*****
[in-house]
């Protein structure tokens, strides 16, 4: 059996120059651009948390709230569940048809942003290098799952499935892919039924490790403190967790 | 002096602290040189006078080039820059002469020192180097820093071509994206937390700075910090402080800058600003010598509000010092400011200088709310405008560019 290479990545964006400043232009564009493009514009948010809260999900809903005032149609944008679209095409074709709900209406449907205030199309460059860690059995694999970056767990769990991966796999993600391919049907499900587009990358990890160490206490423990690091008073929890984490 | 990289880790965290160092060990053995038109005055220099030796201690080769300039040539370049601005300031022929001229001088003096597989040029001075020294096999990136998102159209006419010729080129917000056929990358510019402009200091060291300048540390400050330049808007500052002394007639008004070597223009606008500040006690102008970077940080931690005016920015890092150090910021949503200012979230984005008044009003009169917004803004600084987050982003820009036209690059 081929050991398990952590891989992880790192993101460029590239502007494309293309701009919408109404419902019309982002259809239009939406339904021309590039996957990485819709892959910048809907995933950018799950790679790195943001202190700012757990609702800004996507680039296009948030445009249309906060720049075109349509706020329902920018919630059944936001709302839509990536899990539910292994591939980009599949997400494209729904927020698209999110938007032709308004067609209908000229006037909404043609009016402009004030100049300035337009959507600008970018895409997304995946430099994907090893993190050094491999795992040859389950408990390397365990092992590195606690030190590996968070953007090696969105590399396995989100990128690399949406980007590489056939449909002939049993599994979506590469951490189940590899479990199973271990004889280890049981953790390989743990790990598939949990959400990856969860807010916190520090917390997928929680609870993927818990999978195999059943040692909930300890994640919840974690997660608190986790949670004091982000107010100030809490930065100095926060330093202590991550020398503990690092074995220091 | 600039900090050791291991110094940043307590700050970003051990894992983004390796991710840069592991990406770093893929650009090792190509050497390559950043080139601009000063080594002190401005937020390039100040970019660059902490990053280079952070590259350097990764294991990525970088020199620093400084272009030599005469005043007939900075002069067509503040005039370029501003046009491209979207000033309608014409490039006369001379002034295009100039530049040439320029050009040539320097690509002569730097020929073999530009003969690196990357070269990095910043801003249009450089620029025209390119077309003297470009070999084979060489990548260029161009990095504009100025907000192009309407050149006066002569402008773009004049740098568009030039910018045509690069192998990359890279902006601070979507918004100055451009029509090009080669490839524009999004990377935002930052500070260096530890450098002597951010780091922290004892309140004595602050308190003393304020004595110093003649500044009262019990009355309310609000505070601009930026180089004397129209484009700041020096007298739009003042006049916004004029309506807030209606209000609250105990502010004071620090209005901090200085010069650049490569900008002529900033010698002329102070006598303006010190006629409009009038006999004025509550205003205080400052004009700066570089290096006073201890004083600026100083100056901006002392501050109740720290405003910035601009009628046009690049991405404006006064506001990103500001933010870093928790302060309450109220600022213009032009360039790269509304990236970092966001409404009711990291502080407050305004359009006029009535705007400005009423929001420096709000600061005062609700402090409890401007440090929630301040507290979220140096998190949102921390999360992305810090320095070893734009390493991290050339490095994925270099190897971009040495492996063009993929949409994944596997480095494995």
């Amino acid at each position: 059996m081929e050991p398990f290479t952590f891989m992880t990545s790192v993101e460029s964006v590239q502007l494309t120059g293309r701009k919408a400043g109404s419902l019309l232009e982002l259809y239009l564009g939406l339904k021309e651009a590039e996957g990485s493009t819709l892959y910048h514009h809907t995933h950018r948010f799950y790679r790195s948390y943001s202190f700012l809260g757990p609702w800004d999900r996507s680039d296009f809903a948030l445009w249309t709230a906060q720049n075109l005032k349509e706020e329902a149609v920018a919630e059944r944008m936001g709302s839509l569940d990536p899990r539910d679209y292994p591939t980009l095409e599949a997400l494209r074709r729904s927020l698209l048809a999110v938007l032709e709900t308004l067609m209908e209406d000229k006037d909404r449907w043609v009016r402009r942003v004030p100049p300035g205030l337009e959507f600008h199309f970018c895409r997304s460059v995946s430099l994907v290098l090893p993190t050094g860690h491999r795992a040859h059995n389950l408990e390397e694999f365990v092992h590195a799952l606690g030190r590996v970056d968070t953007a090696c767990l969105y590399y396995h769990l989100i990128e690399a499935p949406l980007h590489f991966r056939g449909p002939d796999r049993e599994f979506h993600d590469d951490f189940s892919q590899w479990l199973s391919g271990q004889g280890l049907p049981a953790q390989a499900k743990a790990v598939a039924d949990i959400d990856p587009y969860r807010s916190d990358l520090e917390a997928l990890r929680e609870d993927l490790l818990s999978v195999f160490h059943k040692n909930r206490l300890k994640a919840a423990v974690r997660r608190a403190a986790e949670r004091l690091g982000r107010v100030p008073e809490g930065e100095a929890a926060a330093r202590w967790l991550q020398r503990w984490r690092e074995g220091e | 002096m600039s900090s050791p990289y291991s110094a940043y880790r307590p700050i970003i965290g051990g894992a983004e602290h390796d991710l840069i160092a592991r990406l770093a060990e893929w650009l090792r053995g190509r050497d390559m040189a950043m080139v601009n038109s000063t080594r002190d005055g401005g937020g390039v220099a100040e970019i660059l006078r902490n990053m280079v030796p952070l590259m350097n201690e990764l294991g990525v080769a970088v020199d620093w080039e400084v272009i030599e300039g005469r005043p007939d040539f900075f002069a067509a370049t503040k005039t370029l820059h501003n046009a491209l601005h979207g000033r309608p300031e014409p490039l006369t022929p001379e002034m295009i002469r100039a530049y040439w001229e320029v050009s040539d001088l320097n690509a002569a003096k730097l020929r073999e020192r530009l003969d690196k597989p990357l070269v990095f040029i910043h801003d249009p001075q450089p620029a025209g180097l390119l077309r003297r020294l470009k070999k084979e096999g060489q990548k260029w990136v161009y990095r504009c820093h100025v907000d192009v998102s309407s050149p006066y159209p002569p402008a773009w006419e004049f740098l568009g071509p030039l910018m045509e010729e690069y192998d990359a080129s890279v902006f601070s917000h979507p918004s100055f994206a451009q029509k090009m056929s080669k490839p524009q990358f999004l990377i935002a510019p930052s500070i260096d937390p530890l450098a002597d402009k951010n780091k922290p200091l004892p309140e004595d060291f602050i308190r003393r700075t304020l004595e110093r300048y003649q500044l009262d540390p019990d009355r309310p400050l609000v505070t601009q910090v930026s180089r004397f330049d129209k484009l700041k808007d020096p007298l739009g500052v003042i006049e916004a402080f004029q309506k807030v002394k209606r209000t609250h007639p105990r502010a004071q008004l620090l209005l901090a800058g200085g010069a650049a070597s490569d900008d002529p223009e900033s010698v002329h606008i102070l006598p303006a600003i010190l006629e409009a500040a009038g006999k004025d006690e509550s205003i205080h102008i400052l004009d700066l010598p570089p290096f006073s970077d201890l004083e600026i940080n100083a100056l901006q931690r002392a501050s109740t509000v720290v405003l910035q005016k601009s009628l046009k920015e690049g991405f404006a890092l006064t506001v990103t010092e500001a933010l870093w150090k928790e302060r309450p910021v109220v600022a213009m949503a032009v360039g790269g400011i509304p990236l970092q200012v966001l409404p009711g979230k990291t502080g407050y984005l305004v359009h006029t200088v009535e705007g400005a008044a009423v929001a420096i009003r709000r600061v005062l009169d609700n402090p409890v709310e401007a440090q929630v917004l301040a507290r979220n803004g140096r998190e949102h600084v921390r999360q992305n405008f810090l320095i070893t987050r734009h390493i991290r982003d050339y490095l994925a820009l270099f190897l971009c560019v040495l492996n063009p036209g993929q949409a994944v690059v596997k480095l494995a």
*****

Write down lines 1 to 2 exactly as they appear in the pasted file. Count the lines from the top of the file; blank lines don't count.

[in-house]
């Protein structure tokens, strides 16, 4: 059996120059651009948390709230569940048809942003290098799952499935892919039924490790403190967790 | 002096602290040189006078080039820059002469020192180097820093071509994206937390700075910090402080800058600003010598509000010092400011200088709310405008560019 290479990545964006400043232009564009493009514009948010809260999900809903005032149609944008679209095409074709709900209406449907205030199309460059860690059995694999970056767990769990991966796999993600391919049907499900587009990358990890160490206490423990690091008073929890984490 | 990289880790965290160092060990053995038109005055220099030796201690080769300039040539370049601005300031022929001229001088003096597989040029001075020294096999990136998102159209006419010729080129917000056929990358510019402009200091060291300048540390400050330049808007500052002394007639008004070597223009606008500040006690102008970077940080931690005016920015890092150090910021949503200012979230984005008044009003009169917004803004600084987050982003820009036209690059 081929050991398990952590891989992880790192993101460029590239502007494309293309701009919408109404419902019309982002259809239009939406339904021309590039996957990485819709892959910048809907995933950018799950790679790195943001202190700012757990609702800004996507680039296009948030445009249309906060720049075109349509706020329902920018919630059944936001709302839509990536899990539910292994591939980009599949997400494209729904927020698209999110938007032709308004067609209908000229006037909404043609009016402009004030100049300035337009959507600008970018895409997304995946430099994907090893993190050094491999795992040859389950408990390397365990092992590195606690030190590996968070953007090696969105590399396995989100990128690399949406980007590489056939449909002939049993599994979506590469951490189940590899479990199973271990004889280890049981953790390989743990790990598939949990959400990856969860807010916190520090917390997928929680609870993927818990999978195999059943040692909930300890994640919840974690997660608190986790949670004091982000107010100030809490930065100095926060330093202590991550020398503990690092074995220091 | 600039900090050791291991110094940043307590700050970003051990894992983004390796991710840069592991990406770093893929650009090792190509050497390559950043080139601009000063080594002190401005937020390039100040970019660059902490990053280079952070590259350097990764294991990525970088020199620093400084272009030599005469005043007939900075002069067509503040005039370029501003046009491209979207000033309608014409490039006369001379002034295009100039530049040439320029050009040539320097690509002569730097020929073999530009003969690196990357070269990095910043801003249009450089620029025209390119077309003297470009070999084979060489990548260029161009990095504009100025907000192009309407050149006066002569402008773009004049740098568009030039910018045509690069192998990359890279902006601070979507918004100055451009029509090009080669490839524009999004990377935002930052500070260096530890450098002597951010780091922290004892309140004595602050308190003393304020004595110093003649500044009262019990009355309310609000505070601009930026180089004397129209484009700041020096007298739009003042006049916004004029309506807030209606209000609250105990502010004071620090209005901090200085010069650049490569900008002529900033010698002329102070006598303006010190006629409009009038006999004025509550205003205080400052004009700066570089290096006073201890004083600026100083100056901006002392501050109740720290405003910035601009009628046009690049991405404006006064506001990103500001933010870093928790302060309450109220600022213009032009360039790269509304990236970092966001409404009711990291502080407050305004359009006029009535705007400005009423929001420096709000600061005062609700402090409890401007440090929630301040507290979220140096998190949102921390999360992305810090320095070893734009390493991290050339490095994925270099190897971009040495492996063009993929949409994944596997480095494995």